While the idea goes back to the 60s, Henry Chesbrough, faculty director of the University of California’s Center for Open Innovation, coined the expression ‘open innovation’ in 2003. He defined it as ‘a paradigm that assumes that firms can and should use external ideas, as well as internal ideas, and internal and external paths to market, as firms look to advance their technology’.
In 2006, in his book Open Innovation: Researching a New Paradigm, Chesbrough further explained this approach as ‘the use of purposive inflows and outflows of knowledge to accelerate internal innovation and expand the markets for external use of innovation, respectively.
In this sense, this model offers a new way to create value. Open innovation allows you to have:
// An extended reach and capacity for new ideas, technologies and different perspectives on challenges, broadening your view (the places you look and your ability to see what’s there)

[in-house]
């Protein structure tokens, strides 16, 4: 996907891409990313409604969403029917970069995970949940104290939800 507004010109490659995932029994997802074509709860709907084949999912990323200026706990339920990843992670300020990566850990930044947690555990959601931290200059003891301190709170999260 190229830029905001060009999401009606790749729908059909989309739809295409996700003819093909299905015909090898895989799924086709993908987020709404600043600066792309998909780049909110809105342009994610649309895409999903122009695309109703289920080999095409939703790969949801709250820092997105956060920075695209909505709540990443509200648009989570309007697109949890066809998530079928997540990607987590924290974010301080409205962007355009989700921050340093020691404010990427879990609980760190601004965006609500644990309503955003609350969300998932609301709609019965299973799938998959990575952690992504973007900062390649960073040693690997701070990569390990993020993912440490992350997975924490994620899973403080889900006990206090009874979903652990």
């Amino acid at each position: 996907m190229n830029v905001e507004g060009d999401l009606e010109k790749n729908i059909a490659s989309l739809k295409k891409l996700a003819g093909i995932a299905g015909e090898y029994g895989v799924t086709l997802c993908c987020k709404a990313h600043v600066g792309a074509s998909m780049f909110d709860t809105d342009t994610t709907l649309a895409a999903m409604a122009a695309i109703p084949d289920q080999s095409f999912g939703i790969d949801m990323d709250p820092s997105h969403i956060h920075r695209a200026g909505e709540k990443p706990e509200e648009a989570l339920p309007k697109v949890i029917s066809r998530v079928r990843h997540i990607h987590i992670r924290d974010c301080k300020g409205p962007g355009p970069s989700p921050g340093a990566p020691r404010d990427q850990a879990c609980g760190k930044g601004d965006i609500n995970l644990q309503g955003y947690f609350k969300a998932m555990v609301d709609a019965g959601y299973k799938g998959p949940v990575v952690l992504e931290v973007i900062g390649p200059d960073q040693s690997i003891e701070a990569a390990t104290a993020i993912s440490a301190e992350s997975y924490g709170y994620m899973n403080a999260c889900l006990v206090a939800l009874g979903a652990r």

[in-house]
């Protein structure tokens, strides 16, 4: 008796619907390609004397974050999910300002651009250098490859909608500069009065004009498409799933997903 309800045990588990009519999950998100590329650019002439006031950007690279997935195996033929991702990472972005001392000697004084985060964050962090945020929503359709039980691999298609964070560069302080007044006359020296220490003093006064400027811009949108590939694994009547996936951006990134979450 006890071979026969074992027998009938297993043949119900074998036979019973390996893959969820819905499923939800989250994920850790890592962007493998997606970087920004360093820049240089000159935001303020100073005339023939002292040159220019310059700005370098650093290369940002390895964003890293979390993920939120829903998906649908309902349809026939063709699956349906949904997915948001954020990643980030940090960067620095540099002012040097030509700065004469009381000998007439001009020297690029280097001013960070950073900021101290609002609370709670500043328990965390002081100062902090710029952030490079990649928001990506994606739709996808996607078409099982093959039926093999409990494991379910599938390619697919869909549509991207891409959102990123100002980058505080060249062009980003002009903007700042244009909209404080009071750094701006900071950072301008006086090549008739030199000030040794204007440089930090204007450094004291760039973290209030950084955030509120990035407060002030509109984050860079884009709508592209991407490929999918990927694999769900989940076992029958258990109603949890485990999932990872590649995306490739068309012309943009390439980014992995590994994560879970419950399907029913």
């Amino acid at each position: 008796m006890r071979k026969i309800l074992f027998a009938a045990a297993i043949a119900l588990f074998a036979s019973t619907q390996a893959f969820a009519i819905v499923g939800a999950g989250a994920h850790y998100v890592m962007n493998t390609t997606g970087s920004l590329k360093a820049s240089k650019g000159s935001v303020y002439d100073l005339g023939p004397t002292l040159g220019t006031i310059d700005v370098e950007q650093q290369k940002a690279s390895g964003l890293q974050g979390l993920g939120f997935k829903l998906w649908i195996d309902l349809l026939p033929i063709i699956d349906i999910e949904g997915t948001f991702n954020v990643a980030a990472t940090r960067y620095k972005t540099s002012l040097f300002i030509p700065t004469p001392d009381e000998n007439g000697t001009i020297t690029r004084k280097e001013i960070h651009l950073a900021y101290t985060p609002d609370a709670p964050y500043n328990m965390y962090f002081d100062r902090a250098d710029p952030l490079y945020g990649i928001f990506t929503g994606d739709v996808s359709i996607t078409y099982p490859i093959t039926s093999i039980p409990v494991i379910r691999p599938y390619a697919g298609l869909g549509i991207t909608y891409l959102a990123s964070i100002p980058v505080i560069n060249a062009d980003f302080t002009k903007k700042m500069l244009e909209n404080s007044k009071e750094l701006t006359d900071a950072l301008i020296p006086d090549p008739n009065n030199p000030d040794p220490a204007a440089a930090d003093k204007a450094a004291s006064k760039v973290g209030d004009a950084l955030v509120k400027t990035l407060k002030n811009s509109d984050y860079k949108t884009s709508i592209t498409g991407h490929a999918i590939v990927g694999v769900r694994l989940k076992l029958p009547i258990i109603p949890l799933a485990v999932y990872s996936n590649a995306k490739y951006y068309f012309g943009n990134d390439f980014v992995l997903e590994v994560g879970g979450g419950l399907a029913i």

// The ability to leverage innovation initiatives on someone else’s budget
// Opportunities to refocus your internal resources on screening and managing implementation
// The ability to conduct strategic experiments at lower levels of risk and resources, with opportunities to extend your core business and create new sources of growth
// Incorporation of customers early in the development process: you can call on your customers to determine the challenges to address, or, if concepts have been approved for analysis or implementation, your customers can participate in the ideas’ evaluation and development
// The potential for viral marketing: if the angle you set is pertinent to the targeted audience, these types of initiatives are often spontaneously shared via online communication and social networks
// Over time, opportunities to create a more innovative culture from ‘outside in’, through continued exposure to, and relationships with, external innovators.
Innovation beyond closed corporate walls
FROM THE START:
Open innovation and the fight for your audience